Thankful for the Wyonegonic Community

This Thanksgiving we at Wyonegonic are thankful for our camp community. The Wyonegonic family is broad and includes campers, parents, staff, and alumnae. The following is a sample of recent sentiments provided by Wyonegonic alumnae expressing what they are thankful for. It is fun to see the responses and themes circling through different generations. We are grateful for everyone’s efforts in sharing together and find it inspiring! We will let their words speak for themselves. Kiyi

I’m eternally thankful that Wyonegonic instilled in me the value of nature, friendship, risk taking and most importantly, group singing!

I will always be thankful for the women in my life, young and older, that camp continues to provide me with. From mentors to friends to campers, it is so important to me (and has been incredibly impactful in my life) to have so many strong, positive, and happy women in my life to look up to, share with, and mentor. . .

I am thankful for reconnecting with the Wyonegonic community both on the shores and through social media. My time at Wyonegonic as a camper, CIT, and staff solidified my place in the world as a strong woman surrounded by dynamic and caring friends. My time on Moose Pond cemented my relationship with the beauty of being outdoors and connecting with nature.

I am grateful that I have experienced the magic of Camp that now ripples through my family as well.

I’m thankful for friendships that began over 50 years ago on the shores of Moose Pond and rekindle instantly when we manage to meet up again, despite living on opposite sides of the continent.

I am thankful for the immense privilege of being able to come to camp and the generations of Wyo Women who have been and continue to be my role models.

I’m also thankful for being gifted the skills and knowledge to be to think that “I can” when faced with tough physical and mental challenges.

The friendships and family that Wyo has given me. It has allowed me to change the course of my life and I am now on a path I did not ever envision. . .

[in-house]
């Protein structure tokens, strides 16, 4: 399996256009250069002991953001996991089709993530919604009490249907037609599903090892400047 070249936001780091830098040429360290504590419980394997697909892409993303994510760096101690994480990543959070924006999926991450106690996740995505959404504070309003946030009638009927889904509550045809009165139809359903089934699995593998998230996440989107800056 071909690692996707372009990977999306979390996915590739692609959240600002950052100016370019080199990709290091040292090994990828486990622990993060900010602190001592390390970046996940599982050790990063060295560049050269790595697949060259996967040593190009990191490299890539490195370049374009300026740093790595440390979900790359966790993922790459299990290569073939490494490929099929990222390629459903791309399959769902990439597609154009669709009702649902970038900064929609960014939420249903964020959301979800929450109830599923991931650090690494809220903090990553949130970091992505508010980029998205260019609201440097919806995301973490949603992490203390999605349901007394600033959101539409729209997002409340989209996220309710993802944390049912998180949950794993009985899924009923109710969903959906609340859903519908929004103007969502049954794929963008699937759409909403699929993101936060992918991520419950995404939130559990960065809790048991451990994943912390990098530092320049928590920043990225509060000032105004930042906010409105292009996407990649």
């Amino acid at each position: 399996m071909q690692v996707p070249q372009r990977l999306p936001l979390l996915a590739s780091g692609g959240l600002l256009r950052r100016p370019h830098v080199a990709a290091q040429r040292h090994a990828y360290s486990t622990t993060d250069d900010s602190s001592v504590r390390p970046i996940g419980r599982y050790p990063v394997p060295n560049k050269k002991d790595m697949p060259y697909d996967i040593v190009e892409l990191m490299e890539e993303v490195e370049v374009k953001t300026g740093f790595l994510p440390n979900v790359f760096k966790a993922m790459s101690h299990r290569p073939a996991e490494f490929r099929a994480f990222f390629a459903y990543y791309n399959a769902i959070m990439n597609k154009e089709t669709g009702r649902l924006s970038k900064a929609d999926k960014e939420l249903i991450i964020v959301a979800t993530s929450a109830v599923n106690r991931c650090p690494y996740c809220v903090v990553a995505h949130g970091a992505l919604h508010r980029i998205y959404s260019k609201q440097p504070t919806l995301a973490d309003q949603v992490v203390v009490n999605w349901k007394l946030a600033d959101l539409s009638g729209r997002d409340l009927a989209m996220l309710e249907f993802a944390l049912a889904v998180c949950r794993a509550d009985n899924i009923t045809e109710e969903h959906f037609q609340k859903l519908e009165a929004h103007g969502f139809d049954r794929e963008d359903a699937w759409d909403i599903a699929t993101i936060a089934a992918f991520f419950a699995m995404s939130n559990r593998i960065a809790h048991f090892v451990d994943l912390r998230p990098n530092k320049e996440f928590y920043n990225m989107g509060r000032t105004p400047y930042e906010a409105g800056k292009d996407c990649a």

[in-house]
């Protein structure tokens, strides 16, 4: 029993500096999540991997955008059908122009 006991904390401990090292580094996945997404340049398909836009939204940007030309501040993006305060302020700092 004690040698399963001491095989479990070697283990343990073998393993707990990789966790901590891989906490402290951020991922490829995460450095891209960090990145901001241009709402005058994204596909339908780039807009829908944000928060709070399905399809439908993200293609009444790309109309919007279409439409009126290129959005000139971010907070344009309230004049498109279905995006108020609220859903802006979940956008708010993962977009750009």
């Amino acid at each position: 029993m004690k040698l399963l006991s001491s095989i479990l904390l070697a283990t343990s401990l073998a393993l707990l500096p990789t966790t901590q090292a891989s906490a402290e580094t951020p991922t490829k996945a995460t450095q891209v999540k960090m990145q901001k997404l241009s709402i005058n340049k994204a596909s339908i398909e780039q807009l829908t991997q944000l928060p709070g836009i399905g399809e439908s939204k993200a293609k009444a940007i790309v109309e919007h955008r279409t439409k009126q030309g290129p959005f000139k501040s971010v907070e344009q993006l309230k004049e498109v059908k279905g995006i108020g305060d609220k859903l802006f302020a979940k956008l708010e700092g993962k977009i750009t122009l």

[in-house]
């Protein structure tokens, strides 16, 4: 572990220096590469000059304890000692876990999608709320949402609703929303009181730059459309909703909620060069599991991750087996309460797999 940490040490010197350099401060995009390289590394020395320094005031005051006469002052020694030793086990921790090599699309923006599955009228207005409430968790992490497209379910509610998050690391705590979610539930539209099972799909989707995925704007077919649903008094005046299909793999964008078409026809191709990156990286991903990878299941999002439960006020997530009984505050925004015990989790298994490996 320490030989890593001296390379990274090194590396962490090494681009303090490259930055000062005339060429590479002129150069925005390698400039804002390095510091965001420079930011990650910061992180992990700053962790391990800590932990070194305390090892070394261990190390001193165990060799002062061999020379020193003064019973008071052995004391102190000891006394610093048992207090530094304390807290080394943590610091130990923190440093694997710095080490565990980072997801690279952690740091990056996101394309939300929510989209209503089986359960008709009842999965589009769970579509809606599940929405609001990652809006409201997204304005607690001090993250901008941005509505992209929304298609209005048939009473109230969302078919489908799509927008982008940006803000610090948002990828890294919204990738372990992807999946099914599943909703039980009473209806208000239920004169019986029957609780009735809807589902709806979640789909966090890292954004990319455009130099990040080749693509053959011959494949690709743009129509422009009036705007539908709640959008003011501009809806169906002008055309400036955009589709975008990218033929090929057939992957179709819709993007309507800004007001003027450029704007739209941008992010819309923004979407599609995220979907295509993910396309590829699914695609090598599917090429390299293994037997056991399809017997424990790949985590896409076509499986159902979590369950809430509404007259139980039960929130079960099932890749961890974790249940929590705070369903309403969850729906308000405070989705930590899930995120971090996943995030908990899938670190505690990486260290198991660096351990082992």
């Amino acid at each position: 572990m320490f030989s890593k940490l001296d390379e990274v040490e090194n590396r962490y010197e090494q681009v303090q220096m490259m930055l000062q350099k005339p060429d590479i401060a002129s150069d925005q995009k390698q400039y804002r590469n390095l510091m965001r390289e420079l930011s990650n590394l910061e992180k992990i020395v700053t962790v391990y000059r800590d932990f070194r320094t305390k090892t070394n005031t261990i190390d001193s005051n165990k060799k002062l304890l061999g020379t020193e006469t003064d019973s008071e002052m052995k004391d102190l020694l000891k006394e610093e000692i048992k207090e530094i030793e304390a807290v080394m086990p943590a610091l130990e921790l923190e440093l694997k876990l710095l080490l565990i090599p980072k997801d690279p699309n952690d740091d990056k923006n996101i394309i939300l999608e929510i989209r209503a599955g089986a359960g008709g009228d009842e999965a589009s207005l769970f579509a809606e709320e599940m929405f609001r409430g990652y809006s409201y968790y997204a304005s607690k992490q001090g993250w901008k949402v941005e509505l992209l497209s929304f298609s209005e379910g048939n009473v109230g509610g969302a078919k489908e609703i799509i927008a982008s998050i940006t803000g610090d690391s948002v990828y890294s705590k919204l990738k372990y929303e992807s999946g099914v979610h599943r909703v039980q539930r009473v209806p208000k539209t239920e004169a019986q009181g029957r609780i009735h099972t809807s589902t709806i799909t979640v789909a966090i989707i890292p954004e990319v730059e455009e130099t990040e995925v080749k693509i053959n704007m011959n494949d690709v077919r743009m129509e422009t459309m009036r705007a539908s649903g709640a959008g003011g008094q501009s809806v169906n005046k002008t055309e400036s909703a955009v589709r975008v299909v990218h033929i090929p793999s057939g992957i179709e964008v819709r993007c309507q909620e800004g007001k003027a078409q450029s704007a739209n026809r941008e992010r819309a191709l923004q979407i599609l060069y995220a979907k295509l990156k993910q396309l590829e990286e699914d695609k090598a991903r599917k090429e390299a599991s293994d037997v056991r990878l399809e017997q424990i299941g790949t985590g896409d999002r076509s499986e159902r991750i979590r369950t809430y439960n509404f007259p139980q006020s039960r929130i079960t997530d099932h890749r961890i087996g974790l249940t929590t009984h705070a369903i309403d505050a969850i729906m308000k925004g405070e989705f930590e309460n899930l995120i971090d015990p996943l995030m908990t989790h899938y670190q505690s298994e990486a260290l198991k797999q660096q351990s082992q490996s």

I’m thankful for enterprises that instill principles of sustainability. People who deeply appreciate nature and who think to themselves, “less than three saves a tree” and “leave a place cleaner than it was when you arrived.” Wildlife and nature are gifts and I’m thankful for those who preserve.

. . I am also thankful for the wonderful staff who summer after summer passes on the Wyo magic and creates wonderful experiences for the campers.

I am thankful for the wonderful friends that I made during my years at camp. Several of these friendships have not only lasted 30+ years, but they are now inter-generational as our children have formed incredible connections with each other. A camp friend is like no other – it truly is the family that we choose. . .

Thanks to the Wyonegonic campers, alumnae and staff who participated. Kiyi and Happy Thanksgiving

We can learn life lessons from kids, the ultimate teachers

Like many North Toronto C.I. students, I spent my summer working at an overnight camp as a counselor. This year, I left camp not only with special memories and new skills, but with a new perspective on the importance of lessons that children can share. Of course, camp counselling is not all glamorous, and I did have to constantly remind ten-year-olds to pick their wet bathing suits up off the floor and to stop walking around the cabin during rest hour in horseback riding boots (which is in their opinion the most appropriate and quiet footwear option). I could not imagine my summer without the loving hugs from my first session ten-year-old campers and the late night talks about middle school, confidence, and friendship with my second session twelve-year-olds. I have compiled the top three lessons that I took away from this summer, which I think demonstrate the importance and great value we can all gain from working with kids.

Kids remind us to be optimistic. When my cabin was scheduled to depart for a camping trip on the stormiest day of the summer, I was shocked by the girls’ excitement despite the pouring rain. Not one of them complained, and they hopped into their canoes with smiles on their faces. They showed me that the rainy outing was an adventure and definitely one that we would remember for a long time. They laughed throughout dinner about funny songs and even performed a “rap battle” under a tarp in the pouring rain. Even though many of them had frustrating, wet sleeping bag nights, they crawled out of their tents the next morning laughing about their experience. As we canoed back to camp, singing at the top of our lungs, they told me that it was the best cabin overnight trip. I know that many of us (myself included) would have struggled to maintain such a positive and optimistic outlook due to the gloomy weather, but twelve-year-olds made the experience a beautiful memory.

Kids are experts on the importance of having fun. The campers were apologetically themselves and their goofiness shone around camp. Walking into the cabin in the middle of a flashlight dance party or fashion show reminded me that it is important to have a “goofy moment” each day. I have never seen such pure and natural smiles from kids and tweens as I did when they were being goofy. I could tell that many of them felt pressures to be “cool” and mature at home, and it was evident that being in a place that fostered individuality and the preservation of youth was beneficial to their mental health and outlooks as they grew up.